EXCERPT | Oct. 15,1984
Mario Lemieux putthe Penguins on the winning path
The success of thePenguins traces to one man: Mario Lemieux. From his first scrimmage he liftedthe last-place team—as E.M. Swift reported—and went on to score 1,723 points in915 games, leading Pittsburgh to its only two Stanley Cups. He rescued the teamfrom bankruptcy in 1999 by becoming principal owner and now has the club in itssecond straight finals.
Let posterity notethat the light at the end of the tunnel that is Pittsburgh Penguins hockey wasglimpsed at 2:29 p.m. (EDT) on Sept. 20, 1984, when Mario Lemieux scored hisfirst goal in an intrasquad scrimmage. True, Lemieux's goal came against theNHL's most inept defense—the Pens allowed a league-high 390 goals lastseason—but from the reaction of the 400 Pittsburgh diehards who came to see theNHL's top draft choice, the most highly touted rookie since Guy Lafleur, youwould have thought Lemieux had just scored the game-winning goal in a StanleyCup finals.
Taking a pass inthe slot, the 6'4", 200-pound Lemieux, 19, tapped the puck through adefenseman's skates, sidestepped deftly, then swept up the puck and shot itpast startled goalie Michel Dion. The arena went bonkers—"Our savior hasarrived!" screamed one fan—and for minutes the crowd buzzed as if witnessto a miracle, a penguin taking flight, say. In the next hour Lemieux drew gaspsfrom the crowd half a dozen more times, snaking the puck away from defensemenwith his amazing reach, stickhandling in maddening circles, slithering perfectpasses. "Mario did some great things today, scary things," gushedPenguins scout Bruce Haralson. "He did things only Gretzky can do. That'swhat's scary—to think there might be another one."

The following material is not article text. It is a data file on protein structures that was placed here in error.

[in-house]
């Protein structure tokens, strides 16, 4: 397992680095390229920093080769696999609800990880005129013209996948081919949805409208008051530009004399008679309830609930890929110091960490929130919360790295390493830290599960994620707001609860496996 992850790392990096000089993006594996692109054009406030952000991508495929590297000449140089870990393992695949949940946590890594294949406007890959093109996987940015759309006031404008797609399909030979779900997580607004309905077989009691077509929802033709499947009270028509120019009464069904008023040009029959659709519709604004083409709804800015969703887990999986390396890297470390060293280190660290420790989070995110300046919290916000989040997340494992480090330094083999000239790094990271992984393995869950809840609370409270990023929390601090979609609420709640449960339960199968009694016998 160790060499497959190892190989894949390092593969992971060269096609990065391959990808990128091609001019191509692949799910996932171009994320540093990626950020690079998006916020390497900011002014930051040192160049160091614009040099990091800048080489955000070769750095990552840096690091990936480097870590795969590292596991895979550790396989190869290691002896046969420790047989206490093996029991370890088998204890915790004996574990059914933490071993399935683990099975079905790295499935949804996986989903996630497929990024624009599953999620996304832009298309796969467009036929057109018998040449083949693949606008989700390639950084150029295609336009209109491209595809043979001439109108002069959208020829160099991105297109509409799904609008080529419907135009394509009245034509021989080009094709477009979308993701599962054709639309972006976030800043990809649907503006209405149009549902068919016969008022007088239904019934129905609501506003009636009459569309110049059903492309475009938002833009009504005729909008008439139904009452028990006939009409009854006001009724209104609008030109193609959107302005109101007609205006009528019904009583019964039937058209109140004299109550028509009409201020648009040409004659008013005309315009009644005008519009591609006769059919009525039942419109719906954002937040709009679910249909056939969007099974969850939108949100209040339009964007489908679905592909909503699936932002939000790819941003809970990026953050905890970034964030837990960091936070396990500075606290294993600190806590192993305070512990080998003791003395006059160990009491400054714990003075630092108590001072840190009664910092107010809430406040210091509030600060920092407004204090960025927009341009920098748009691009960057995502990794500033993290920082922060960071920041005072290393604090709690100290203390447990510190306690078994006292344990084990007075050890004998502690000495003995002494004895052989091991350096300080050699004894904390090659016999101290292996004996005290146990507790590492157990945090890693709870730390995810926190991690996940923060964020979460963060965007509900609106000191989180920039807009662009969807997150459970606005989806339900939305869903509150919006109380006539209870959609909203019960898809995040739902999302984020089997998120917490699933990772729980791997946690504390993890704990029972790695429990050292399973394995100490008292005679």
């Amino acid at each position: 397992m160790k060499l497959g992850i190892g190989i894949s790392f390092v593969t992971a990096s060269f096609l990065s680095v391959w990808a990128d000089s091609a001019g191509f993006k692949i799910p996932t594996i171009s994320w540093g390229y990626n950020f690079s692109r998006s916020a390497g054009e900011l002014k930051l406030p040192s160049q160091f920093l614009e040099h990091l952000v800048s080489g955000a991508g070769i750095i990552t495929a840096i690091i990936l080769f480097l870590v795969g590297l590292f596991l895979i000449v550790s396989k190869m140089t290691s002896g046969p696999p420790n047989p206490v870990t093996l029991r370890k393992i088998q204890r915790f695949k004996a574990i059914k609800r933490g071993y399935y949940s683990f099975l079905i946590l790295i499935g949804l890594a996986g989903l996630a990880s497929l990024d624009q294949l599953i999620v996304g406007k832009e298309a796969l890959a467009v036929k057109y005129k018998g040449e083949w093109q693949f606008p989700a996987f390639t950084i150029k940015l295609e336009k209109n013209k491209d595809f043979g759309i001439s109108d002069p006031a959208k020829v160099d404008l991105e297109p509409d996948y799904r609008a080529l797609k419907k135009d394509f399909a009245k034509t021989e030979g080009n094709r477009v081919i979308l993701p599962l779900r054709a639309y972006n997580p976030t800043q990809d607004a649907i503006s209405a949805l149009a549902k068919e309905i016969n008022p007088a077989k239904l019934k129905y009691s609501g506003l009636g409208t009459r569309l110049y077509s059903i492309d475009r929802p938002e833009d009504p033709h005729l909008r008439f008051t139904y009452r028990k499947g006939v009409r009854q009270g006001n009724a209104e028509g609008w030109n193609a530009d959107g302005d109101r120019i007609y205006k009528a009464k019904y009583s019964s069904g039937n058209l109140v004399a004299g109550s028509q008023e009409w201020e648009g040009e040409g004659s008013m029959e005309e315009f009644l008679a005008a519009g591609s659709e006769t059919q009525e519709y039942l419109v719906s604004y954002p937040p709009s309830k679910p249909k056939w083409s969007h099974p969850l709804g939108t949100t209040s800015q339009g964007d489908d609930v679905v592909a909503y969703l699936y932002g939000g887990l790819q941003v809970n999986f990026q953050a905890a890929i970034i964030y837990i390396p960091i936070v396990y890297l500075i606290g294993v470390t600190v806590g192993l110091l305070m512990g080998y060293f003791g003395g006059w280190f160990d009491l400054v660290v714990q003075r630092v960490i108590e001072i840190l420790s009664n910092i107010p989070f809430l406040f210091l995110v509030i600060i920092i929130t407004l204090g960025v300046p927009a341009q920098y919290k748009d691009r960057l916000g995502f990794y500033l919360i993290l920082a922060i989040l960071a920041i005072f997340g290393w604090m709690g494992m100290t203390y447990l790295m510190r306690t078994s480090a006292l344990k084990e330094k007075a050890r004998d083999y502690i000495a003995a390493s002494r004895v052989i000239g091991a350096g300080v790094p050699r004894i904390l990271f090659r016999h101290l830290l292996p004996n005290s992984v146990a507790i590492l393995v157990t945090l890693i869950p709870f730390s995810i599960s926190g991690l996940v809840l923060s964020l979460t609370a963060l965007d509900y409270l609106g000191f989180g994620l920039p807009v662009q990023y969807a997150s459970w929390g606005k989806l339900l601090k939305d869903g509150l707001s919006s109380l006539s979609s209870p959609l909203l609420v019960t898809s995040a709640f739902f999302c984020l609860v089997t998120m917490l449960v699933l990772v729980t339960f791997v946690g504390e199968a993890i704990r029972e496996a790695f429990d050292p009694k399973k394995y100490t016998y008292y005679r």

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From SteveAschburner's column on how Dwight Howard and the Magic advanced to the NBAFinals
It's important notto overlook Orlando's utilization of pick-and-rolls to free its primaryoffensive weapons. Or, for that matter, the flappable but effective Stan VanGundy's knack for adjusting and attacking mismatches—even if it leads to anover-reliance on the heretofore erratic Rafer Alston. Defensively, the Magichave become masterful at funneling penetrating opponents into Howard, who ismore adept than your average 7-footer at altering or blocking shots withoutfouling.
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On the Cover
This Week in SI
Willie Mays helped the Giants get off to a customary fast start, but would theydo their usual fade? No. They'd go to the World Series, then lose to theYanks.
Michael Jordan, in his seventh season, led the Bulls past the Pistons to theirfirst NBA Finals. Next, they would vanquish the Lakers.
Anna Kournikova hadn't won a WTA title, but at 19 she was No. 15 in the worldand, as Frank Deford wrote, maybe the most photographed woman on earth.
Stanley Cup finals
Photograph by LANE STEWART
EMPEROR PENGUIN Lemieux had 100 points as a rookie in 1984--85, was league MVP in '87--88 and three years later took Pittsburgh to the Cup.
HY PESKIN (MAYS)
MANNY MILLAN (JORDAN)
WALTER IOOSS JR. (KOURNIKOVA)
BOB ROSATO (HOWARD)
ASTRID STAWIARZ/GETTY IMAGES (MCMAHON)
DAMIAN STROHMEYER (FAVRE)
JESSICA KLUETMEIER (WILLIAMS)
JOHN W. MCDONOUGH (BRYANT)
DAVID E. KLUTHO (OSGOOD)
ITSUO INOUYE/AP (CANSECO)